The Magic of Liquidity: Web Marketplaces Still Have A Long Way To Go

Editor’s note: David Haber is an analyst at Spark Capital. Prior to Spark, David helped launch Locus Analytics, a start-up asset management business. Follow David on Twitter.

I spent the summer of 2007 working at an online education startup in San Francisco’s SOMA district called Batiq. It was the summer after my sophomore year in college and my first introduction to the world of startups and to a group of individuals – whether they realized it or not – that would dramatically alter the way I thought about business and technology.

One of those people was a recent Harvard grad and our lead developer, Nathan Blecharczyk. We kept in touch over the next couple of years while I finished school and he moved on to his next project, “Air Bed and Breakfast.”

While I didn’t have a contact at USV at the time, I remember thinking that his business sounded neat, but that there couldn’t possibly be that many people who would want to share their home with strangers. Turns out I was in good company.

It wasn’t until the following summer while I was working for the founder of a pharmaceutical royalty company, Royalty Pharma, and watching Airbnb make waves during the Democratic National Convention, that I would fully grasp the potential of marketplaces. It made me internalize what “liquidity” was all about.

What became clear to me during this time is the immense opportunity to be the liquidity provider in a market (existing or new) where there are valuable assets (be they real estate or pharmaceutical royalties) that are, under the status quo, under-monetized.

With its infinite space, instant access and seamless connectivity, the Internet provides the perfect medium to aggregate the long tail of fragmented and illiquid markets. This dynamic has made the opportunity for creating online marketplaces so compelling.

My colleague Andrew Parker perfectly articulated this point in a blog post from 2010 in which he illustrated the “Spawn of Craiglist” and the impact that it had in the various markets it addressed. As Chris Dixon recently highlighted, some of these opportunities are so large that they require specific focus to be successful.

I thought it might be worth revisiting Andrew’s graphic, to see how the world has changed since 2010:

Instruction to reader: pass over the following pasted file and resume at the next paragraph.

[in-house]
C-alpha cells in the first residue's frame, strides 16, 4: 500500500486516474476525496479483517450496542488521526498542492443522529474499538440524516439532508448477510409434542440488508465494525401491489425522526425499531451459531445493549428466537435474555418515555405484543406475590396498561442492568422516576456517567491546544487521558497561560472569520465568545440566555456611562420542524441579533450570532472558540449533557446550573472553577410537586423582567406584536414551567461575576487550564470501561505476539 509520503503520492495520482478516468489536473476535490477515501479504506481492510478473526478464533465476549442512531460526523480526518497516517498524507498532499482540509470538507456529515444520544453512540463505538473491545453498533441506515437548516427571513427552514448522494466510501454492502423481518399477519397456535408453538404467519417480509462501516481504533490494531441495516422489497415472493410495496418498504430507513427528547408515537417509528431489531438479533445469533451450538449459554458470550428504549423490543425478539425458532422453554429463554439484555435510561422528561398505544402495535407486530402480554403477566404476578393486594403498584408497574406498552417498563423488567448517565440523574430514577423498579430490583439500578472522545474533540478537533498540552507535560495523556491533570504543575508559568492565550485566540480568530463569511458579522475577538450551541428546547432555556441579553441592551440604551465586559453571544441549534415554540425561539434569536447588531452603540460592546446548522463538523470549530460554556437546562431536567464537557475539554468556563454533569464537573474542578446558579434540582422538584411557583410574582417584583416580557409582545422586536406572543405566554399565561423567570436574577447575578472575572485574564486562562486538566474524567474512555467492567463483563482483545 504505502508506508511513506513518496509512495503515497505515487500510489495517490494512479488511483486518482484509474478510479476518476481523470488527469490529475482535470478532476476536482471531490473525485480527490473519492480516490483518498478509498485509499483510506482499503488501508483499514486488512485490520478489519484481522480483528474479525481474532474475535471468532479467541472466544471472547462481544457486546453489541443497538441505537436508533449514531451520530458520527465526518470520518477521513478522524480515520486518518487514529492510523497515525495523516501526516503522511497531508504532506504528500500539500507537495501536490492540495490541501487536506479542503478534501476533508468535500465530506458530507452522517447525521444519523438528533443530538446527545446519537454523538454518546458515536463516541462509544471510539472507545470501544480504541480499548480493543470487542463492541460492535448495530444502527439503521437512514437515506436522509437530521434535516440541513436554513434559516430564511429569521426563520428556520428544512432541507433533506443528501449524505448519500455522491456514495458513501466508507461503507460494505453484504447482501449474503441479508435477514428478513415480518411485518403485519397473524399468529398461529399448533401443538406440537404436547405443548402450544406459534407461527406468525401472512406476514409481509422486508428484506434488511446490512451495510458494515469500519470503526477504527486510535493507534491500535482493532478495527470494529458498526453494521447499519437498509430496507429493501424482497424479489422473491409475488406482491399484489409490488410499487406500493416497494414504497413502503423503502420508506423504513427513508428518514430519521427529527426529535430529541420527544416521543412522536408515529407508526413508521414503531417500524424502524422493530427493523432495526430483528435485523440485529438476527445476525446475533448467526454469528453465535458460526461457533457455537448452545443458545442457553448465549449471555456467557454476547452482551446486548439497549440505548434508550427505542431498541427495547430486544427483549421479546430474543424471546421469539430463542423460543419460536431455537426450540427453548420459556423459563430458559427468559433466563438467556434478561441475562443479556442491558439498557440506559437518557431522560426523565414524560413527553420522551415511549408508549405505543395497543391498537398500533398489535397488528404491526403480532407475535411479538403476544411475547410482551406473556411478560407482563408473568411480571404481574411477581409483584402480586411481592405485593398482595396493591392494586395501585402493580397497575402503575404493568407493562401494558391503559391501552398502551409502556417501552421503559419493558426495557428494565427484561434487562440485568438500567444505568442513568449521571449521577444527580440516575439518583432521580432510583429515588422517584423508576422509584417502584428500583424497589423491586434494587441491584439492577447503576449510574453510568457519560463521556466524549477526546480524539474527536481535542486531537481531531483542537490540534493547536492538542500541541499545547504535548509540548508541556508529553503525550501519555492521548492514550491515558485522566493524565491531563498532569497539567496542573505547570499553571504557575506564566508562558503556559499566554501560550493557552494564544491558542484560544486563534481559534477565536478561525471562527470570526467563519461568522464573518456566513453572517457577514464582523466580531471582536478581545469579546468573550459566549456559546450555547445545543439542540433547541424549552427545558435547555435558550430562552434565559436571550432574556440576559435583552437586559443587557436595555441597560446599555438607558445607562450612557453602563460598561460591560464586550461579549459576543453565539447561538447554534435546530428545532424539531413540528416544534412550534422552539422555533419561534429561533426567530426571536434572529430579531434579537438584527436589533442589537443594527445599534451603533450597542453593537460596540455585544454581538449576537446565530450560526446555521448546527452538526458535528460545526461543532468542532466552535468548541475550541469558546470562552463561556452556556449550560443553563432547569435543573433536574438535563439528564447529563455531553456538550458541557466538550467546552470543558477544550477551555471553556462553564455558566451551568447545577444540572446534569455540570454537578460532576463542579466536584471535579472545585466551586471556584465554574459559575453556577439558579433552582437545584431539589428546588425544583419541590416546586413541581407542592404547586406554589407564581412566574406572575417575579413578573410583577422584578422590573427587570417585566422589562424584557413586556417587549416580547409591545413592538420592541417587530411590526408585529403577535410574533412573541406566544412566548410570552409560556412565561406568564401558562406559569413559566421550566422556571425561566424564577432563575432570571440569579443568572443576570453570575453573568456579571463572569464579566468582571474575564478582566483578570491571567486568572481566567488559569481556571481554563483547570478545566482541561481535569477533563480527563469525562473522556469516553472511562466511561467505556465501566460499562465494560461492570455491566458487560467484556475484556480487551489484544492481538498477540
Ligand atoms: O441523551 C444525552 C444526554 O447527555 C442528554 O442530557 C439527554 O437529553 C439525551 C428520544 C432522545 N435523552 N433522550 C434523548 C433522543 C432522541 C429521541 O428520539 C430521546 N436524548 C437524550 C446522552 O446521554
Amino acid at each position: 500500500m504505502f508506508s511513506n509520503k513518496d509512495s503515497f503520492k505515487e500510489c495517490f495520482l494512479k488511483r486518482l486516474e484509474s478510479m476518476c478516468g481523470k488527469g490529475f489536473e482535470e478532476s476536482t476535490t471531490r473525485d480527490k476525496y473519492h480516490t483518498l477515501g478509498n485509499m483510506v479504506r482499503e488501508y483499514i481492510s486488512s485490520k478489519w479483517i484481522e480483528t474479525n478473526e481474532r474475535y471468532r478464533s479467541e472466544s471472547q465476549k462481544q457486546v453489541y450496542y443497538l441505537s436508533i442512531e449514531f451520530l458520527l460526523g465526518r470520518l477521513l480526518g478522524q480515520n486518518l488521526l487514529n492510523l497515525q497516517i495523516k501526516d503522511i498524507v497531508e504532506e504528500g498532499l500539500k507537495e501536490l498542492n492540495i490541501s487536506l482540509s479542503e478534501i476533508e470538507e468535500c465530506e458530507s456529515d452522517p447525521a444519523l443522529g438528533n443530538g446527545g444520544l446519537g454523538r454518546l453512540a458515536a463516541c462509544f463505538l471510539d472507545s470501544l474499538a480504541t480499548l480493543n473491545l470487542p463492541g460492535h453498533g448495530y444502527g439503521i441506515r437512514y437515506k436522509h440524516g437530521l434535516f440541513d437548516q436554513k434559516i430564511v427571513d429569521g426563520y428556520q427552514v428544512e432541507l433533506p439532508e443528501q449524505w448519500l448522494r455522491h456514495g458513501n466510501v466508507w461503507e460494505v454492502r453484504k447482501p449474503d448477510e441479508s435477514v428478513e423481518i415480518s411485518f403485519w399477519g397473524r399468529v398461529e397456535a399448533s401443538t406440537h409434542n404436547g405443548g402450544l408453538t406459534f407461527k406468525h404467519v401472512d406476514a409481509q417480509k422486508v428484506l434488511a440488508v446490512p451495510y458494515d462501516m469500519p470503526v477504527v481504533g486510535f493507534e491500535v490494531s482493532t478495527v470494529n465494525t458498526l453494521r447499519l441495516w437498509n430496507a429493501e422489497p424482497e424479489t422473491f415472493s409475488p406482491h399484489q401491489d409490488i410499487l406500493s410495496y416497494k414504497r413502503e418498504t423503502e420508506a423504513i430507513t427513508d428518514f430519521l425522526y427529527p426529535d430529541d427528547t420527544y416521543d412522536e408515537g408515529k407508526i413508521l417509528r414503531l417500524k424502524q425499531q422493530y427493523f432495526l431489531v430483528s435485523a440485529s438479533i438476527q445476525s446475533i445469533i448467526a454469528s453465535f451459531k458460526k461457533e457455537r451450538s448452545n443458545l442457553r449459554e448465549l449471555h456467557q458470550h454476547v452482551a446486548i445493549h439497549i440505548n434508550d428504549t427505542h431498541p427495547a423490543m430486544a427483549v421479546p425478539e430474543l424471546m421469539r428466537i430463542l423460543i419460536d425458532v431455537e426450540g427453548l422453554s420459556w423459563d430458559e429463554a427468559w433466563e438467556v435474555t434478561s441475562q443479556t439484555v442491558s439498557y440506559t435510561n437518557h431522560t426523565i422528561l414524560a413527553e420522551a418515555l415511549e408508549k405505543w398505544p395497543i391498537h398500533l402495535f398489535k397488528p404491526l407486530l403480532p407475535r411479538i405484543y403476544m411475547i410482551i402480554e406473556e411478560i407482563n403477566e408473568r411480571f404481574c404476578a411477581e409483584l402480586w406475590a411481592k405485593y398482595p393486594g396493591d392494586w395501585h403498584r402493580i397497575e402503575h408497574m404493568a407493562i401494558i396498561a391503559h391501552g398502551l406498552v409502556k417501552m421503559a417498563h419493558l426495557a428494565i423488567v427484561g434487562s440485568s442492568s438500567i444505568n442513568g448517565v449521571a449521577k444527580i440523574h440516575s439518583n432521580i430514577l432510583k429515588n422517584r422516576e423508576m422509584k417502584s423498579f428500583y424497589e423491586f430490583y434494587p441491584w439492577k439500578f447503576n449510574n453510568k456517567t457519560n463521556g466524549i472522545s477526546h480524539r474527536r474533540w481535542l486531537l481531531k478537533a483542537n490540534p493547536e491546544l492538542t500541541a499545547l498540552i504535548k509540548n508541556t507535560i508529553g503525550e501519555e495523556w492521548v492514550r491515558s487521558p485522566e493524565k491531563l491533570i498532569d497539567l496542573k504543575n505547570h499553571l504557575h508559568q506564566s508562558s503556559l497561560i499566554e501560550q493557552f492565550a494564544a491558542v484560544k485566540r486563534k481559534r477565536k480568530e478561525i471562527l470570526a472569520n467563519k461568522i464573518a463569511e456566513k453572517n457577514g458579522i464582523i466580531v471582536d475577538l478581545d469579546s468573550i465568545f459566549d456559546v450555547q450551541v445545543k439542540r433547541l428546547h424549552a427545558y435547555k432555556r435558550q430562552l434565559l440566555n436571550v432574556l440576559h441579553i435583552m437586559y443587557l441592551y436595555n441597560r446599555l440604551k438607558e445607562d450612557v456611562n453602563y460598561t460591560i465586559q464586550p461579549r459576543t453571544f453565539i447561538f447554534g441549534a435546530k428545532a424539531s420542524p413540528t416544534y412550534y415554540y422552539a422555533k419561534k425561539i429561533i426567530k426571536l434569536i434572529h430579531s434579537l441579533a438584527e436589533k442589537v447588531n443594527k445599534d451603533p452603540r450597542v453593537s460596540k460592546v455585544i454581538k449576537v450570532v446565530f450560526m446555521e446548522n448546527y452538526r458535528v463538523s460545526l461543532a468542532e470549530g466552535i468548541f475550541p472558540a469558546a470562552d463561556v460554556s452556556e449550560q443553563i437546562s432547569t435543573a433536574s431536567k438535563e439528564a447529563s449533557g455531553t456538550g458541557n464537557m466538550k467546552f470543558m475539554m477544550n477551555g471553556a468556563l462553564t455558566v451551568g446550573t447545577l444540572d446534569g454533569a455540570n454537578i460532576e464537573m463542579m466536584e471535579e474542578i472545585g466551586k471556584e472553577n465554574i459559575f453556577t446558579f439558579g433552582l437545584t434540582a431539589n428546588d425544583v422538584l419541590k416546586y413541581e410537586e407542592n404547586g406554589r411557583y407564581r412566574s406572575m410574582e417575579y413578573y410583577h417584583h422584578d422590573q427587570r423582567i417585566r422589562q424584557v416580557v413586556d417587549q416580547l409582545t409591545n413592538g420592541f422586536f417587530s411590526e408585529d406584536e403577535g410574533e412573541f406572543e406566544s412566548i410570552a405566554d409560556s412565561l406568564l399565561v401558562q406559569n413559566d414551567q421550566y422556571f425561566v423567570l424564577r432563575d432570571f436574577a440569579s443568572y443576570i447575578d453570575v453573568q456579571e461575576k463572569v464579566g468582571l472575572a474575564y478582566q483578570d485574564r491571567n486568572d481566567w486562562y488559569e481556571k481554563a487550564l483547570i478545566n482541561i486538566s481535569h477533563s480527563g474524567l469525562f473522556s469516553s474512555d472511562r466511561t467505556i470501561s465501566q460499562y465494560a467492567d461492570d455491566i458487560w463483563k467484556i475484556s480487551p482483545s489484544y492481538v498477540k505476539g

It’s safe to say that there has been an explosion in marketplace businesses. These 82 companies (nowhere near exhaustive) have collectively raised close to $2 billion in venture capital and have created many billions of dollars in value. As I look at this list, as well as all marketplace companies that we get pitched at Spark, I keep coming back to a few salient points that I believe dictate the potential value of these companies:

  • Size of the Market. Don’t be fooled by the incumbent market. Think about the one that may be created or unlocked. While the initial focus might be small, what does the potentially broader market look like for this company (i.e. from couch surfing to the travel lodging industry in its entirety)?
  • Excess Capacity. Some call it an asymptotic market, but it’s simply the fact that a good portion of a given industry is sitting idle or under-monetized. Why is that? Can it be changed by a new business?
  • Friction/Opacity. Are there middlemen in this market that shouldn’t exist? The larger or more considered the transaction, the more likely there are intermediaries (i.e. buying a bike vs. buying a company). Intermediaries benefit from (and often perpetuate) opaque markets. They withhold information in order to make margin. Value is created when these intermediaries can be dis-intermediated.
  • Fragmentation. Is this market highly fragmented, or are there a few dominant players? There isn’t much opportunity in a market where there is concentration on one side or the other.
  • Customer Experience. Whether you become the transaction processor that eliminates an awkward in-person cash transaction or simply provide a more compelling user interface to a staid business (i.e. like Uber has done with the livery business), a better customer experience can be the differentiating factor for your success (and one that keeps transactions within your platform).

While these are interrelated points (and there are certainly others that I have missed), these are the ones I often come back to. If you look back at the graphic above, the most successful companies to date have addressed these issues.

While the talk of the Internet town these days is that the wind behind consumer Internet companies has waned, I still fundamentally believe that there are opportunities for businesses to provide liquidity to large, previously untapped markets. I’m especially keen to see mobile-first approaches to marketplace businesses. And I also expect many of these marketplace dynamics we’ve seen in consumer businesses to emerge as key elements in the next generation of successful b2b and enterprise software businesses. We’ll be looking for these.